EmptyVenue: SoHo Playhouse, New York (open-ended run)
The plot of the allegedly thrilling "Mindgame" is filled with conundrums that continually evolve into more cryptic queries. But the biggest mystery is why legendary film director Ken Russell chose this creaky, eight-year-old British vehicle for his stage debut.
Maybe he was lured by the setup -- a verbal sparring match between two rivals, during which revelations keep reinventing the tale. It certainly worked for the likes of "Sleuth" and "Deathtrap." Then again, Anthony Shaffer and Ira Levin are far better playwrights than Anthony Horowitz, at least if "Mindgame" is indicative of the latter's talents.
The saga itself had potential, as set in a notorious insane asylum. Pulp novelist Mark Styler (Lee Godart) visits the institution in hopes of interviewing a serial murderer whose history would make Hannibal Lecter flinch. But first he has to sit with the eccentric head psychiatrist, Dr. Farquhar (Keith Carradine), then contend with enigmatic Nurse Plimton (Kathleen McNenny.) Clearly, it's a very circuitous path to his goal, with revenge, torture, cannibalism and mutilation via scalpel taking turns front and center.
Given Russell's flamboyance as a director, -- best recalled from the over-the-top dramatics of "Women in Love," the mind-bending creativity of "Altered States" and the sheer kitsch factor of "The Who's Tommy" -- this updating of the genre promised non-stop fun with a few gasps along the way. Sadly, that's not the case. Not even close.
What unfolds is a snoozefest of the first magnitude. Virtually any hack could have been holding the reins, with a few surreal set metamorphoses -- some showy, some more subtle -- as the extent of Russell's sleight-of-hand. Worse, he keeps the pacing leaden and does virtually nothing to distract from the script's archaic qualities. Even a camp sensibility would have been welcome.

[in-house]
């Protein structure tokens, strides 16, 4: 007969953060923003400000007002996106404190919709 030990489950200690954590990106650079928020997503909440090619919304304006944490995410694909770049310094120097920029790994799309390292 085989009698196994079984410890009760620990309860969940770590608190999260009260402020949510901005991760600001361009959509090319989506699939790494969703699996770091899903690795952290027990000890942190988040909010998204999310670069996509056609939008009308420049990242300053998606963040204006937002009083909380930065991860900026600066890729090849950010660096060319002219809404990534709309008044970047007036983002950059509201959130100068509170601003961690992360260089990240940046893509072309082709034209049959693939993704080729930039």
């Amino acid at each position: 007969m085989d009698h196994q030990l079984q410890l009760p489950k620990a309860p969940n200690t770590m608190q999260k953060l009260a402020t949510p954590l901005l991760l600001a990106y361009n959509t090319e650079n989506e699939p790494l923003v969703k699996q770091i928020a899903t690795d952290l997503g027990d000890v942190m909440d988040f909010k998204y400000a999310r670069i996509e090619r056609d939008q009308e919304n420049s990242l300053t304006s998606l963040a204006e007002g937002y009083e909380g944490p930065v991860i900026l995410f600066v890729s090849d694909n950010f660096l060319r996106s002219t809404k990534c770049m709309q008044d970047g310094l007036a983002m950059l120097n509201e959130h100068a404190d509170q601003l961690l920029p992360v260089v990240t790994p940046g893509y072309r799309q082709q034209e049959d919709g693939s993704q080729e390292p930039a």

In fairness, Alfred Hitchcock couldn't have triumphed over prose this stilted. The plot points are drawn out beyond belief, with the end result making the lurid indistinguishable from the lugubrious. One could have chopped an hour from the finished product without losing a thing. Worse, there's a ten-minute "gotcha" finale that's supposed to justify the two hours of predictable, ham-fisted developments that precede it. Any viewers still awake will be duly insulted.
Not surprisingly, the cast founders. As Farquhar's antagonist, Lee Godart's reporter isn't remotely compelling. A little of his ranting goes a very long way. And while Kathleen McNenny's nurse screams on cue and certainly fills out her bondage gear (don't ask), she has a relatively thankless role.
As the manipulative Dr. Farquhar, Keith Carradine at least has star power. As evidenced nearly two decades ago on Broadway in "The Will Rogers Follies" (and last season on TV's "Dexter"), the actor simply emanates charisma. But given such dopey, screamingly obvious dialogue, his line readings were destined to suffer.
Clearly, Carradine and Russell's abilities are wasted in this sendup of loony bins. For their next project, they'd be well advised to steer clear of the insane, and inane.
Cast: Keith Carradine, Lee Godart, Kathleen McNenny.
Playwright: Anthony Horowitz.
Director: Ken Russell.
Scenic Designer: Beowulf Boritt.
Costume Designer: Melissa Bruning.
Lighting Designer: Jason Lyons. Sound Designer: Bernard Fox.
Presented by: The SoHo Playhouse.